Celebrity game designer Richard Gar­riott told PC Gamer that he’s bet­ter than most other game design­ers, you know, those whom he believes to suck.  No, it is not out of con­text; a good amount of direct quotes should be evi­dent enough.  Although lack of pro­fes­sional cour­tesy his state­ments can be, I think he actu­ally believes what he says.

Mr. Garriott’s name has been pop­ping up a lot ever since I make read­ing gam­ing news arti­cles a daily habit.  Well, Ok, by “a lot” I mean maybe about once every month, until recently for the rea­son I will men­tion later.  On the other hand, there’s a good rea­son why games usu­ally don’t mar­ket them­selves as the “cre­ation of John Doe”.  Games like Cave Story and Touhou series being the excep­tions, most good and suc­cess­ful games achieves their sta­tus not because of one person’s work, but a team of peo­ple whose exper­tise are from dif­fer­ent fields: artists, coders, com­posers, mar­ke­teers, etc.

Mr. Garriott’s wikipedia page pro­vides some insight on why he is being treated like a celebrity by the gam­ing media.  He designed the Ultima series, and coined the term MMORPG.  I don’t deny Mr. Gar­riott has con­tributed a lot to the gam­ing indus­try in the past, but it seems that his career as a game designer has not been very suc­cess­ful lately.  Out of the few games Mr. Gar­riott asso­ciates with that came out in the 21st cen­tury, only Tab­ula Rasa con­tributes to him as the designer.

Tab­ula Rasa is a curi­ous case.  The MMORPG received decent reviews, but the pub­lisher, NCSoft, cit­ing the game’s lack of pop­u­lar­ity, dis­con­tin­ued its ser­vice after it went live for a year and four months, shortly after a legal drama between Mr. Gar­riott and NCSoft has taken place.  Many peo­ple may believe NCSoft is one of the evil pub­lish­ers within the MMO indus­try, but there is lit­tle room for con­spir­acy the­o­ries when it comes to deter­mine its own games’ prof­itabil­ity, and the deci­sion of clos­ing the games down.

I believe Mr. Garriott’s pub­lic atten­tion comes from being one of the first few pri­vate cit­i­zens to fly into space.  I have noth­ing but respect to a man who spent $30 mil­lion of his for­tune for the ticket to the space shut­tle, and then under­went life-threatening surgery to achieve his dream.  It’s not some­thing I under­stand, but I assume the gam­ing media has rea­sons to like him enough to keep his name a recur­ring theme, even though Mr. Gar­riott doesn’t appear to work in the indus­try anymore.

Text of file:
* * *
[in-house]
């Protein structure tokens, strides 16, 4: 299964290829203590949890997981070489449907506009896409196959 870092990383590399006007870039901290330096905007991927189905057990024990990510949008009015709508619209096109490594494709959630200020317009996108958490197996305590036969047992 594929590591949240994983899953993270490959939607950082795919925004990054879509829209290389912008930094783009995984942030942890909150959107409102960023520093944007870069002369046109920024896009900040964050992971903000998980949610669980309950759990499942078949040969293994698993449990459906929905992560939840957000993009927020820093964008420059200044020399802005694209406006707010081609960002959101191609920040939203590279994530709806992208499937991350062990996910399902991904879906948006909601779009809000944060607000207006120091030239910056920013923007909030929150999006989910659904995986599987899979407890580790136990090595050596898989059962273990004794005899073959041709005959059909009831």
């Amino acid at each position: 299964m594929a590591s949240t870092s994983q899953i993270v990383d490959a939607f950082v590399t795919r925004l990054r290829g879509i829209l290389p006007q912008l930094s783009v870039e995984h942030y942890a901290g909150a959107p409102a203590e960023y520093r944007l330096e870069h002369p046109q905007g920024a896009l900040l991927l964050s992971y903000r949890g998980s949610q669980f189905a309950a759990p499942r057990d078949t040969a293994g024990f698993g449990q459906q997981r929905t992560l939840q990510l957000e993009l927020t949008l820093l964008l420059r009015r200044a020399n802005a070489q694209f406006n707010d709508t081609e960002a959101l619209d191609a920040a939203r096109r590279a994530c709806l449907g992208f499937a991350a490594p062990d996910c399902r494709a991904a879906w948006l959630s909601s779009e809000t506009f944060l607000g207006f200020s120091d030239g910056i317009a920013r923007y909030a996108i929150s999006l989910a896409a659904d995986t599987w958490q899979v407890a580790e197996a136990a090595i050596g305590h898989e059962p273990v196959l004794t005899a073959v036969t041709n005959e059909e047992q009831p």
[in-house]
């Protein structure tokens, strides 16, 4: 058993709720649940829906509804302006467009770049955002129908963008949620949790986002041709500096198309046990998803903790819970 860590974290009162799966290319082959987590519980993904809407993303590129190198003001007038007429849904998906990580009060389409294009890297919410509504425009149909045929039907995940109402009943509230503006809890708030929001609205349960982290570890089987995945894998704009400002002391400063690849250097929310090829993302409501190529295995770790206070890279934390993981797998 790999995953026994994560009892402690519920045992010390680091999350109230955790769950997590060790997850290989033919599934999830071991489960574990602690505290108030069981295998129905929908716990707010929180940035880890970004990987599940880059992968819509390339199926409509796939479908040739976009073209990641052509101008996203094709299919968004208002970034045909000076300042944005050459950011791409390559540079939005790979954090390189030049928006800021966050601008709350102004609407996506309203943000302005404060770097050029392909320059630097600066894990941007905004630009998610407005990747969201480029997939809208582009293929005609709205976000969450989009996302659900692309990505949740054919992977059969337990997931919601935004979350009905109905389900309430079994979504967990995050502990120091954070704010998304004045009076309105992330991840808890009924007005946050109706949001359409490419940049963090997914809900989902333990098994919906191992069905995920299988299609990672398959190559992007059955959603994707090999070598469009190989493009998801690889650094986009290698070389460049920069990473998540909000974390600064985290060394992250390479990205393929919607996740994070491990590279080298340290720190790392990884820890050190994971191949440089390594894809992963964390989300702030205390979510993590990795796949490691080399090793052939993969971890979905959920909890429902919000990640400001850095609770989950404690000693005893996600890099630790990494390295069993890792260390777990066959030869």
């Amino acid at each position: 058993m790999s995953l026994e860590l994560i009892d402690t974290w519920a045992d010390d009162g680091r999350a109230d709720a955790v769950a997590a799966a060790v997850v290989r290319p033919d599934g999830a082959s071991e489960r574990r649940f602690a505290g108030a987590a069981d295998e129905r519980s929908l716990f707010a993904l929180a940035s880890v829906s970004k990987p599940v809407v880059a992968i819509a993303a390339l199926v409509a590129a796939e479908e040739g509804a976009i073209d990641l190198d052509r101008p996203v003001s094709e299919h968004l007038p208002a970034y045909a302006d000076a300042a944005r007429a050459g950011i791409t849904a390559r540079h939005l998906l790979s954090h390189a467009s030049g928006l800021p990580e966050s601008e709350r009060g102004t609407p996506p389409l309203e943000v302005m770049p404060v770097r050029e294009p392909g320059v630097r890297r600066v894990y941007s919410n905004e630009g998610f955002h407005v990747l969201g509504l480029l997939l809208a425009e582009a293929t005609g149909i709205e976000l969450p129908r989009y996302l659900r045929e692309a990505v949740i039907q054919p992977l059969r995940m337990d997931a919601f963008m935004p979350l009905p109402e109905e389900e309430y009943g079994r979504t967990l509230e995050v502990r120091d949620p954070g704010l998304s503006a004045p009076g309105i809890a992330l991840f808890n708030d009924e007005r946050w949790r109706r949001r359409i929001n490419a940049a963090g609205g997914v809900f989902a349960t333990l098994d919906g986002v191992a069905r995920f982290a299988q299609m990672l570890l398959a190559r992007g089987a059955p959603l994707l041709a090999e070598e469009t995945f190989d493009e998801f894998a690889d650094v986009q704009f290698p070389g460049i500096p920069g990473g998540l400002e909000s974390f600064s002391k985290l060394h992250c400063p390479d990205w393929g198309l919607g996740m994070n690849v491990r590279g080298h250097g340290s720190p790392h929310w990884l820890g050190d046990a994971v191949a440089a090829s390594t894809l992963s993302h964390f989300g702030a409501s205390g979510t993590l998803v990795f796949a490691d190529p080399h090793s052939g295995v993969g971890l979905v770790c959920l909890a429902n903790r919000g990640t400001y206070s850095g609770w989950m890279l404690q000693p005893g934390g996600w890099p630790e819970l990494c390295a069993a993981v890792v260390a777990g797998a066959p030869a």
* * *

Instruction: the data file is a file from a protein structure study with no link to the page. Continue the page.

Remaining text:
Actu­ally, that might not be true any­more.  Just this month, Mr. Gar­riott started a kick­starter cam­paign for a game named Shroud of the Avatar, a spir­i­tual suc­ces­sor to the Ultima franchise.

Any­way, I won’t be per­son­ally con­firm whether Mr. Gar­riott is a good designer by play his old games, so I’ll wait for Shroud of the Avatar to make that call.  A good designer does not guar­an­tee a suc­cess­ful game, but for all games that are good, I am con­fi­dent to say that every one of them has at least one good designer.  It’s no mys­tery that a good designer knows what player wants, but I’d only call some­one a “bet­ter” designer if he knows what I, the player, don’t know what I want yet.

I hope Mr. Gar­riott lives up to his words in his next game, and ones after that.  And despite my skep­ti­cism on Mr. Garriott’s assess­ment on him­self, I do hope his state­ment on how to become a game designer has some accu­racy in it… I have no artis­tic tal­ent and not entirely good with cod­ing, so I guess that makes me an ideal game designer, right?  :P